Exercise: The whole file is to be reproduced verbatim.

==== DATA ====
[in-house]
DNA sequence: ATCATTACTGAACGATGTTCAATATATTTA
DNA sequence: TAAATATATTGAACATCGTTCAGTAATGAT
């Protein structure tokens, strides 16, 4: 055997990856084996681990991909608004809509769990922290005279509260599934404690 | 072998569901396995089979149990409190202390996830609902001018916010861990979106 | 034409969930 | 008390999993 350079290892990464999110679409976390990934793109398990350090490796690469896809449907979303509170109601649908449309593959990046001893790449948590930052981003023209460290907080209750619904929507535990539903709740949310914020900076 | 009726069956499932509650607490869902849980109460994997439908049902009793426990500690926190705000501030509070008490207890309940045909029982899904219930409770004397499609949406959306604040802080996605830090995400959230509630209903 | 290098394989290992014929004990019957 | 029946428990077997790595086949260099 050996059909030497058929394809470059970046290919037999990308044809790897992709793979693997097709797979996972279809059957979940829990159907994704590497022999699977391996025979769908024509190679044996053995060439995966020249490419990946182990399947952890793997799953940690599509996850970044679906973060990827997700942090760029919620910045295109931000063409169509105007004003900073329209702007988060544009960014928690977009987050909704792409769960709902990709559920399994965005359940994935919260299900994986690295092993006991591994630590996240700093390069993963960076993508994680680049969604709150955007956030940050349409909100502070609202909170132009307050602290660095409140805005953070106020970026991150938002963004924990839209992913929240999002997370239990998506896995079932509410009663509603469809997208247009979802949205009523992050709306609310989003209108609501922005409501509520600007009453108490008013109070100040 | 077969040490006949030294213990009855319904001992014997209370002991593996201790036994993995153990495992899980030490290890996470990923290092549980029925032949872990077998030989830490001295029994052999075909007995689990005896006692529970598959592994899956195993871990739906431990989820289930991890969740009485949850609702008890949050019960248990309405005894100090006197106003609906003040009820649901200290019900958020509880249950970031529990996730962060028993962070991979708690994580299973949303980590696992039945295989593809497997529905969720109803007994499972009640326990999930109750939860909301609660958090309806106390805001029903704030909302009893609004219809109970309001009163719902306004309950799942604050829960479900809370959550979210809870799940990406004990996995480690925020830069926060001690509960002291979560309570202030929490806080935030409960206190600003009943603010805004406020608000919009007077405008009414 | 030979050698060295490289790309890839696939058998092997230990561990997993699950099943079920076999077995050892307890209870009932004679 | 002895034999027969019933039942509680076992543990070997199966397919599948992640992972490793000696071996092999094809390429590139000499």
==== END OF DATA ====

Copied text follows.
[in-house]
DNA sequence: ATCATTACTGAACGATGTTCAATATATTTA
DNA sequence: TAAATATATTGAACATCGTTCAGTAATGAT
């Protein structure tokens, strides 16, 4: 055997990856084996681990991909608004809509769990922290005279509260599934404690 | 072998569901396995089979149990409190202390996830609902001018916010861990979106 | 034409969930 | 008390999993 350079290892990464999110679409976390990934793109398990350090490796690469896809449907979303509170109601649908449309593959990046001893790449948590930052981003023209460290907080209750619904929507535990539903709740949310914020900076 | 009726069956499932509650607490869902849980109460994997439908049902009793426990500690926190705000501030509070008490207890309940045909029982899904219930409770004397499609949406959306604040802080996605830090995400959230509630209903 | 290098394989290992014929004990019957 | 029946428990077997790595086949260099 050996059909030497058929394809470059970046290919037999990308044809790897992709793979693997097709797979996972279809059957979940829990159907994704590497022999699977391996025979769908024509190679044996053995060439995966020249490419990946182990399947952890793997799953940690599509996850970044679906973060990827997700942090760029919620910045295109931000063409169509105007004003900073329209702007988060544009960014928690977009987050909704792409769960709902990709559920399994965005359940994935919260299900994986690295092993006991591994630590996240700093390069993963960076993508994680680049969604709150955007956030940050349409909100502070609202909170132009307050602290660095409140805005953070106020970026991150938002963004924990839209992913929240999002997370239990998506896995079932509410009663509603469809997208247009979802949205009523992050709306609310989003209108609501922005409501509520600007009453108490008013109070100040 | 077969040490006949030294213990009855319904001992014997209370002991593996201790036994993995153990495992899980030490290890996470990923290092549980029925032949872990077998030989830490001295029994052999075909007995689990005896006692529970598959592994899956195993871990739906431990989820289930991890969740009485949850609702008890949050019960248990309405005894100090006197106003609906003040009820649901200290019900958020509880249950970031529990996730962060028993962070991979708690994580299973949303980590696992039945295989593809497997529905969720109803007994499972009640326990999930109750939860909301609660958090309806106390805001029903704030909302009893609004219809109970309001009163719902306004309950799942604050829960479900809370959550979210809870799940990406004990996995480690925020830069926060001690509960002291979560309570202030929490806080935030409960206190600003009943603010805004406020608000919009007077405008009414 | 030979050698060295490289790309890839696939058998092997230990561990997993699950099943079920076999077995050892307890209870009932004679 | 002895034999027969019933039942509680076992543990070997199966397919599948992640992972490793000696071996092999094809390429590139000499």